Jake Mauer, progenitor of St. Paul baseball royalty, has died
The father of former Twins great Joe Mauer died from heart complications at age 66
Donald Charles “Jake” Mauer Jr., father to a trio of Twins players and coaches that includes 2009 American League MVP Joe Mauer, died Tuesday of heart complications at age 66 at home in Braham, Minnesota.
The news was confirmed by a family source.
Joe, Billy and Jake Mauer all attended Cretin-Derham Hall High School and signed baseball contracts with the Minnesota Twins. The elder Jake and his wife, Teresa, have 10 grandchildren. The couple would have been married 45 years this year.
“The kids and Teresa were everything to him,” said Jim O’Neill, who coached the couple’s children at Cretin-Derham Hall. “It’s the greatest story, really, and these people lived it. They didn’t always have a lot but they were always happy. He poured everything into those kids.”
Joe Mauer played 15 years with the Twins, winning AL batting titles in 2006, 2008 and 2009. He won the AL Most Valuable Player Award in 2009 after putting together maybe the greatest year a major league catcher ever had — a .365 batting average, 28 home runs and 96 RBIs.
Jake, an infielder, played five seasons in the Twins organization after attending the University of St. Thomas, and then managed in the organization from 2008-17, finishing with a Southern League championship at Class AA Chattanooga. Billy, a pitcher who attended Concordia, played in the Twins system from 2003 to 2005.
The apples didn’t fall far from the tree, O’Neill said.
“We played in the same circles in St. Paul when we were kids,” he said. “I played against him in elementary school when I was at (St.) Columba and he was at St. James, and they always had this big kid who was a really big hitter. He wasn’t much of a runner, but he was definitely a big hitter.”
“All the credit for their swings and strong arms,” O’Neill continued, “goes to him.”
Jake Jr. and Theresa raised their kids in the Lexington Avenue house of Jake Sr., who would often watch the kids while the parents worked. Jake Jr. was a trophy engraver who spent his weekends coaching his sons. They were so successful that John Tauer, the men’s basketball coach and a psychology professor at the University of St. Thomas, wrote an entire chapter about the couple in his 2015 book, “Why Less Is More for WOSPs (Well-Intentioned, Overinvolved Sports Parents).”
“They were a very value-driven family,” Tauer said. “I think what stood out to me was the simplicity of the way they parented, and I mean that in the most complimentary way.”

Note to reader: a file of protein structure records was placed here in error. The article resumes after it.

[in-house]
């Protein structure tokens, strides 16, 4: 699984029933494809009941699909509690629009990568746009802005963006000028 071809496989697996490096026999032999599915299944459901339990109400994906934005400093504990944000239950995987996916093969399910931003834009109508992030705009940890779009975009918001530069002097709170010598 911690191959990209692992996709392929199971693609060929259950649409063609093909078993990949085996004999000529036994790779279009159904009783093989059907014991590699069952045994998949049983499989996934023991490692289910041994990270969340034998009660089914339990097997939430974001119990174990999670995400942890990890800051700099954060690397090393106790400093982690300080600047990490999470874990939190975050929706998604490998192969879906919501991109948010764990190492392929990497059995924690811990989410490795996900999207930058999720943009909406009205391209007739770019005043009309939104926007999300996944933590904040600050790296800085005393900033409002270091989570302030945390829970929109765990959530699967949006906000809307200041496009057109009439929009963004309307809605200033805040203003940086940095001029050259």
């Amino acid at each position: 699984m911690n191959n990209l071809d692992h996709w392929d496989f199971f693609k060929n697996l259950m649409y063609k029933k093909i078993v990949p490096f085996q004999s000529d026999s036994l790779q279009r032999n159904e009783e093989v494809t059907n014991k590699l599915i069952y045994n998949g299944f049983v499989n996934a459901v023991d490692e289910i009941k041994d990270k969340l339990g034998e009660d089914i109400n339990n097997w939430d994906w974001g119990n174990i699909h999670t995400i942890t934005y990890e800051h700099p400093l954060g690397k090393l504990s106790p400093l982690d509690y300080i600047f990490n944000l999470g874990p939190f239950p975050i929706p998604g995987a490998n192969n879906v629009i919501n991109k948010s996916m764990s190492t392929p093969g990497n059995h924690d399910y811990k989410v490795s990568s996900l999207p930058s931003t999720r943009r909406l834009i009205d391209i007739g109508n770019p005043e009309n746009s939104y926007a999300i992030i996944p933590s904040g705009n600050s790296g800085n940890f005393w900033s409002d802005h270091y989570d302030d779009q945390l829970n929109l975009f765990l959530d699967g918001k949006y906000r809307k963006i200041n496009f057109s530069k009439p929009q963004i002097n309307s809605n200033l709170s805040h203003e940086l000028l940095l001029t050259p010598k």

Tauer is another St. Paul native who played baseball at Cretin-Derham Hall. He said he was drawn to Jake and Teresa because their sons were so well-grounded despite their athletic success — all three were multisport athletes for the Raiders.
“I knew Billy and Jake as humble, down-to-earth people, and although Joe had been MVP and won batting titles, yet was exactly the same. That’s a successful parent,” Tauer said. “I have the utmost respect for their family. All three of those boys had the same demeanor and disposition, and that was what led me to propose to Teresa that we work on that chapter of the book.”
Jake Jr. invented a pitching machine that allowed his sons to swing all year round in the garage, which became the Quickswing Batting Training Aid.
“All the credit for their swings and strong arms go to their father,” O’Neill said. “He had moxie, and his ingenuity led to the Quick Swing contraption he put in the garage.”
The Mauers were the kind of sports family, O’Neill said, that one doesn’t see much anymore.
“They never went to camps,” he said. “(Jake Jr.) coached them in the summer, just a group of neighborhood kids. They’d play weekend tournaments, but during the week it was Wiffle Ball and pickup games down at the park. They were starting from scratch.”
And Jake Jr., O’Neill said, never interfered with the kids’ high school teams — even when Joe wasn’t promoted to the varsity squad as a freshman.
“He just said, ‘Joe will play with his buddies on the freshman team and everything will be OK,’ ” O’Neill said. “Joe was obviously good enough to play with us on the varsity, and if we needed him we could get him, but Jake was so supportive. I’m sure he would say things at home, but he never interfered with us coaching.”
There will be a wake on Tuesday at Mueller Bies Funeral Home in Roseville from 4 to 8 p.m. A funeral will be Wednesday at St. Odilia Catholic Church in Shoreview at 11 a.m. A visitation will be at 10 a.m.
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